Inquest Ordered in Missoula Man’s Death

By Beacon Staff

MISSOULA – An inquest will be conducted into the death of a man who Missoula police say committed suicide when an officer tried to serve an arrest warrant, the Missoula County attorney said.

Fred Van Valkenburg said the inquest will likely start in March and will include a coroner from Powell County because the law requires a coroner from outside Missoula County.

He also said that when someone dies while in custody the law mandates the inquest to determine whether criminal conduct was involved. He said because police were in the process of serving an arrest warrant, he considers that to be in custody.

“We’ll have an inquest and basically try to determine whether there was anything that amounted to criminal conduct in regards to Gary Bassett’s death,” Van Valkenburg said. “I don’t think there was. I think he killed himself. But we’re required to hold an inquest because essentially he died while he was in police custody.”

Police say the 63-year-old Bassett of Missoula died Feb. 4 of a self-inflicted gunshot wound to the head following a standoff with police. A small-caliber handgun was found at the scene.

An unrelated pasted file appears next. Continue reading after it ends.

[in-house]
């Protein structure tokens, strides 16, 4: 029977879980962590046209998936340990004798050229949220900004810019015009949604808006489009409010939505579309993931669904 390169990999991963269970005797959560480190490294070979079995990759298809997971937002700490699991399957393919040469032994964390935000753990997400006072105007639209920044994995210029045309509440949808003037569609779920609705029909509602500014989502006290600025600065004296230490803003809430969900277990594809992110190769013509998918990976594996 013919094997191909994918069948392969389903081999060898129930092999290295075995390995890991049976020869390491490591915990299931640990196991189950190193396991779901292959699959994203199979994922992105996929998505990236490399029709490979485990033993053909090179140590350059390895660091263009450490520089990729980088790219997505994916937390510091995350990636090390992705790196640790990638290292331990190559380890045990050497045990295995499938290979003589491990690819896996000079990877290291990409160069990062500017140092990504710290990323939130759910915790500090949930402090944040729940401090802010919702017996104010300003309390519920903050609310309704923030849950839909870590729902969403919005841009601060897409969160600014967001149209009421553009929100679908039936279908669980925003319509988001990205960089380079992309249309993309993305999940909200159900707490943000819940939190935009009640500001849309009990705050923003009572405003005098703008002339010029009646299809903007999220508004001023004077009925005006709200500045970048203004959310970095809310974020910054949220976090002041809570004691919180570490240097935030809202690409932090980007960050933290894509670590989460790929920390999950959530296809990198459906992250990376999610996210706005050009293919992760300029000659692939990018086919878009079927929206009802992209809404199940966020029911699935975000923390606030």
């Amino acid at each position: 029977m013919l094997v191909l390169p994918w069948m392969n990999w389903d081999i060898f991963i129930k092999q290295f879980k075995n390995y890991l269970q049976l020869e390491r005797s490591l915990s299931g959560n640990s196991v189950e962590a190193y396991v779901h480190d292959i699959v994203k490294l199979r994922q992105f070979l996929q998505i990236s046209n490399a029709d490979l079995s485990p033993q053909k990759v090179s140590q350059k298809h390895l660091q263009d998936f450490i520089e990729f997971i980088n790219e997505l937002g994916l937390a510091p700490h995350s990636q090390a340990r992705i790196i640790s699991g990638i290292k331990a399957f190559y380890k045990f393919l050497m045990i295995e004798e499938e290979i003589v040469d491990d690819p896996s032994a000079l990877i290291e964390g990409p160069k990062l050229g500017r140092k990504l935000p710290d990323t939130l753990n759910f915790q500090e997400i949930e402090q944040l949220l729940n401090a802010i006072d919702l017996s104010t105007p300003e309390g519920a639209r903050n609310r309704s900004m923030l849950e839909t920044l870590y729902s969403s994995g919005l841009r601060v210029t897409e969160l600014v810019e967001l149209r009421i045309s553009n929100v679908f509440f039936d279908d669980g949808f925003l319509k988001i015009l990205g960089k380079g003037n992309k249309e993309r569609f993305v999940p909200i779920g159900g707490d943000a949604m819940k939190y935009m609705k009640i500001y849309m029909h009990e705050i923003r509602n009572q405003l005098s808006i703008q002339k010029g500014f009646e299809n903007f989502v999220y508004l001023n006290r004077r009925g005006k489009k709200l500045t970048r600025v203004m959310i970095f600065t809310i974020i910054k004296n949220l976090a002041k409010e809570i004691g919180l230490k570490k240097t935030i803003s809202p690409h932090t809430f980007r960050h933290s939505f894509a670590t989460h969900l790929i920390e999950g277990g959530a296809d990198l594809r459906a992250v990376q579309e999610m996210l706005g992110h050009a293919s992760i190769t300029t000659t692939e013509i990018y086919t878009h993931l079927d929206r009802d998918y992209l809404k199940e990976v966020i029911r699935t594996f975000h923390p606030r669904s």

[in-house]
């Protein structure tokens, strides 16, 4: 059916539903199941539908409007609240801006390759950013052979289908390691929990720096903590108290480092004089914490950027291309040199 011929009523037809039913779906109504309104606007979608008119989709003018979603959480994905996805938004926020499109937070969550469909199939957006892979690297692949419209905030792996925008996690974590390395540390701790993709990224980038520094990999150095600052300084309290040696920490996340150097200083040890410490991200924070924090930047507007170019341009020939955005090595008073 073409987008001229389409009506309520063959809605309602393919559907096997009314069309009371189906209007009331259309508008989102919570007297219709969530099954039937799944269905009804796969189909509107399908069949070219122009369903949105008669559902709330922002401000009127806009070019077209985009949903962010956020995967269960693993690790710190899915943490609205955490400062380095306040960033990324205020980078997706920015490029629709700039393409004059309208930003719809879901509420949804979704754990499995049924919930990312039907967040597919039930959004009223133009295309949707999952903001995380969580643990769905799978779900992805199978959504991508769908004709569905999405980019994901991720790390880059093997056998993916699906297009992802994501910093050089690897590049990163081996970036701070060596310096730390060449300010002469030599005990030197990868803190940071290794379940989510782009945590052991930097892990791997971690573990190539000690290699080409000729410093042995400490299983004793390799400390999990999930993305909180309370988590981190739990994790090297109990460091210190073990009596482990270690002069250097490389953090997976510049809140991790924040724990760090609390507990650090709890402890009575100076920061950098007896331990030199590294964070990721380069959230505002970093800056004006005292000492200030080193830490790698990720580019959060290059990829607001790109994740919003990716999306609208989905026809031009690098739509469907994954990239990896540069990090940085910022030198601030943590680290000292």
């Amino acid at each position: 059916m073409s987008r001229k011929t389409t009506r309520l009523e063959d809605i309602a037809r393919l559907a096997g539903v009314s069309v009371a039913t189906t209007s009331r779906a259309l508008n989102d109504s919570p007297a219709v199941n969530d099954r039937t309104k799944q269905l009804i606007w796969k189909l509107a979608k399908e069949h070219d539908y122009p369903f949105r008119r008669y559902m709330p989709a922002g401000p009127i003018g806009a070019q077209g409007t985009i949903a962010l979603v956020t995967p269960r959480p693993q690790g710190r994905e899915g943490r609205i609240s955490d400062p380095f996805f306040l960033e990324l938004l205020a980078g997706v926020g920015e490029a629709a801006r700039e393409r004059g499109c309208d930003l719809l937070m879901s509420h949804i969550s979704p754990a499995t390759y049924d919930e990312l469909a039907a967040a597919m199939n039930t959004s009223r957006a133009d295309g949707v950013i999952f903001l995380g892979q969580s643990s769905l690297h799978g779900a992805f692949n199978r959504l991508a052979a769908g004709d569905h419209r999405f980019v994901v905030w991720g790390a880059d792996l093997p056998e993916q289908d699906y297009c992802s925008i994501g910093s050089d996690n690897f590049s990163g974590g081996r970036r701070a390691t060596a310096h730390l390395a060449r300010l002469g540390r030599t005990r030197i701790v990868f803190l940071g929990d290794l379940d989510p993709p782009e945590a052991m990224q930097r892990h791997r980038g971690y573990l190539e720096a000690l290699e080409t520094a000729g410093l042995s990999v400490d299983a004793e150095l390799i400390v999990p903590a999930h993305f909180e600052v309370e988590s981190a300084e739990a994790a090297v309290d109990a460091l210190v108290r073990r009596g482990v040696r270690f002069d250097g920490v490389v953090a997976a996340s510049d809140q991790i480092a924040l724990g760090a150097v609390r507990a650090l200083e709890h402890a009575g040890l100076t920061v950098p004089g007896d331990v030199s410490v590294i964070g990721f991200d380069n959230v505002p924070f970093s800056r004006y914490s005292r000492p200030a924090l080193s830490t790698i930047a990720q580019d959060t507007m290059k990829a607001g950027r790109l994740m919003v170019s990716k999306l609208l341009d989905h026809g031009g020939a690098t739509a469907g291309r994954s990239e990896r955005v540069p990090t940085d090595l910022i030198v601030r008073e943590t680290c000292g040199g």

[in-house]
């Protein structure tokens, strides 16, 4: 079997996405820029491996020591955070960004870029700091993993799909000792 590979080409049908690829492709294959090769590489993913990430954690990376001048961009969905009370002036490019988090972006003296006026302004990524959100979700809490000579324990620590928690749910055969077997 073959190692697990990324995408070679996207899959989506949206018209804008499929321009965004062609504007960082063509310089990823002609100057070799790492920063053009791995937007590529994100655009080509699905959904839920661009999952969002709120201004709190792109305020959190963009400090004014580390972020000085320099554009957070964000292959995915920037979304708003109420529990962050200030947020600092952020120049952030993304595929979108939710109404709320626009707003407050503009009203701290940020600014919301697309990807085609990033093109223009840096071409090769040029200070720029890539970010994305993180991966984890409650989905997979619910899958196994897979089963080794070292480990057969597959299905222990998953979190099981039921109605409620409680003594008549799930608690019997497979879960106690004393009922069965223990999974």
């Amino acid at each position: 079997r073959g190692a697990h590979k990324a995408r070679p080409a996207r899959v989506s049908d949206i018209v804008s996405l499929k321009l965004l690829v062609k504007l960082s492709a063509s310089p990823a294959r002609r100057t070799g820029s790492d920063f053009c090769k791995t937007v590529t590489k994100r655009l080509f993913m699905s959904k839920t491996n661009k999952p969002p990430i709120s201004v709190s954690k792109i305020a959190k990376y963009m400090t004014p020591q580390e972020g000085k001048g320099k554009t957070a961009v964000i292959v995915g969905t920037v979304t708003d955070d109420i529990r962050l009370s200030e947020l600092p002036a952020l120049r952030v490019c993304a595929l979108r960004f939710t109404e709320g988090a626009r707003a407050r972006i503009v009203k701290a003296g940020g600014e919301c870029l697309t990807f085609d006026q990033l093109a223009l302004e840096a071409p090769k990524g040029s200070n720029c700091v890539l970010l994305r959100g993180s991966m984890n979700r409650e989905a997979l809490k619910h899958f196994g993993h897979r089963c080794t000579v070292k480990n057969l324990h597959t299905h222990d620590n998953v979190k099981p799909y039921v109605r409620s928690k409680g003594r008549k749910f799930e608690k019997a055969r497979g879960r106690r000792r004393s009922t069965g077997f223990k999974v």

Van Valkenburg said a felony animal cruelty charge had been filed against Bassett, who was accused of stomping and trying to flush a kitten down the toilet. The kitten was euthanized after vets determined it had a broken spine.

Van Valkenburg said he’s still waiting for autopsy and toxicology reports on Bassett.

He said as part of the inquest he will likely question police officers and a medical examiner about Bassett’s death.

On the day Bassett died, an officer who had gone to Bassett’s home to arrest him reported at about 1:30 p.m. a shot had been fired in the home.

That prompted additional officers and SWAT team members to gather outside the apartment.

The Missoula County Sheriff’s Office conducted the initial investigation into the death and turned the report over to Van Valkenburg.

Van Valkenburg said he did not know whether he would release the sheriff’s findings.

“I’m not sure there is any reason to make the report available,” he told The Missoulian newspaper. “I guess if you’re making some demand for the report then I’ll have to consider that and decide whether it’s public information that can be released.”

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